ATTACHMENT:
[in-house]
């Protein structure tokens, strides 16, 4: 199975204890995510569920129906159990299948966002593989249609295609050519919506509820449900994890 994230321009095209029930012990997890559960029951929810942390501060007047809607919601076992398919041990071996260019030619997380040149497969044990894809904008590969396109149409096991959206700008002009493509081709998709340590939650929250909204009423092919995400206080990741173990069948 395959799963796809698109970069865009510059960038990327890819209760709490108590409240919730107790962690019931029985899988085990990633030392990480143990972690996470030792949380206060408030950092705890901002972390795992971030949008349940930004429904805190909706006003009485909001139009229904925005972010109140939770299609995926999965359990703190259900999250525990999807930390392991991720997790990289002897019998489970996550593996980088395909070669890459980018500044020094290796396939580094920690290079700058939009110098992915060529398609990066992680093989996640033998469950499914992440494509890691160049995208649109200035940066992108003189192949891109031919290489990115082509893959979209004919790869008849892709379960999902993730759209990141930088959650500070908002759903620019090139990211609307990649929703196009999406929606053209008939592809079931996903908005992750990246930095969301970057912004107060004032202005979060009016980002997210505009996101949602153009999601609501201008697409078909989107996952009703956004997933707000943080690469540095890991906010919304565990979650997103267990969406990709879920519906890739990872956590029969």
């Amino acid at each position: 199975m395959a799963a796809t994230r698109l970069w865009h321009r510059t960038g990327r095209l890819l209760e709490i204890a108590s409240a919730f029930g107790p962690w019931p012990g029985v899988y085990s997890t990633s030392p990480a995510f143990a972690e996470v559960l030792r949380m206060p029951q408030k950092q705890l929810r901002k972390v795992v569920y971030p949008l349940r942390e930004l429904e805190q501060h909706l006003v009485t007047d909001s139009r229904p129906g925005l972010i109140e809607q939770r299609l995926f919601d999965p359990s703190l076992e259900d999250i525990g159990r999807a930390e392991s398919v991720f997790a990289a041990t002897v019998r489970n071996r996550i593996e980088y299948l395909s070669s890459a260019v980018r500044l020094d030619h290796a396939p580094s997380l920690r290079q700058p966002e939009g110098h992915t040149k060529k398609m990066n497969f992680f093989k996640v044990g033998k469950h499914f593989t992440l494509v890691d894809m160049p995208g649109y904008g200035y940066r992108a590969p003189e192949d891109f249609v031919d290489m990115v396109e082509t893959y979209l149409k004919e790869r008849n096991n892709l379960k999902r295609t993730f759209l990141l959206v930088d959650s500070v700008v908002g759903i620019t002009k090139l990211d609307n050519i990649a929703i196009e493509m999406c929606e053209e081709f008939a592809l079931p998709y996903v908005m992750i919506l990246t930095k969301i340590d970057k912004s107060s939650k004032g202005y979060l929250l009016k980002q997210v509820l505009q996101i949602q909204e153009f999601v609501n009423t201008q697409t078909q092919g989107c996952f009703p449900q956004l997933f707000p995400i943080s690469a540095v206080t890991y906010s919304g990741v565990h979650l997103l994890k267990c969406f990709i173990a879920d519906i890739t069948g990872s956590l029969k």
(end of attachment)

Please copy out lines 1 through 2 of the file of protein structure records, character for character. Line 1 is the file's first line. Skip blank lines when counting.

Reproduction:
[in-house]
């Protein structure tokens, strides 16, 4: 199975204890995510569920129906159990299948966002593989249609295609050519919506509820449900994890 994230321009095209029930012990997890559960029951929810942390501060007047809607919601076992398919041990071996260019030619997380040149497969044990894809904008590969396109149409096991959206700008002009493509081709998709340590939650929250909204009423092919995400206080990741173990069948 395959799963796809698109970069865009510059960038990327890819209760709490108590409240919730107790962690019931029985899988085990990633030392990480143990972690996470030792949380206060408030950092705890901002972390795992971030949008349940930004429904805190909706006003009485909001139009229904925005972010109140939770299609995926999965359990703190259900999250525990999807930390392991991720997790990289002897019998489970996550593996980088395909070669890459980018500044020094290796396939580094920690290079700058939009110098992915060529398609990066992680093989996640033998469950499914992440494509890691160049995208649109200035940066992108003189192949891109031919290489990115082509893959979209004919790869008849892709379960999902993730759209990141930088959650500070908002759903620019090139990211609307990649929703196009999406929606053209008939592809079931996903908005992750990246930095969301970057912004107060004032202005979060009016980002997210505009996101949602153009999601609501201008697409078909989107996952009703956004997933707000943080690469540095890991906010919304565990979650997103267990969406990709879920519906890739990872956590029969």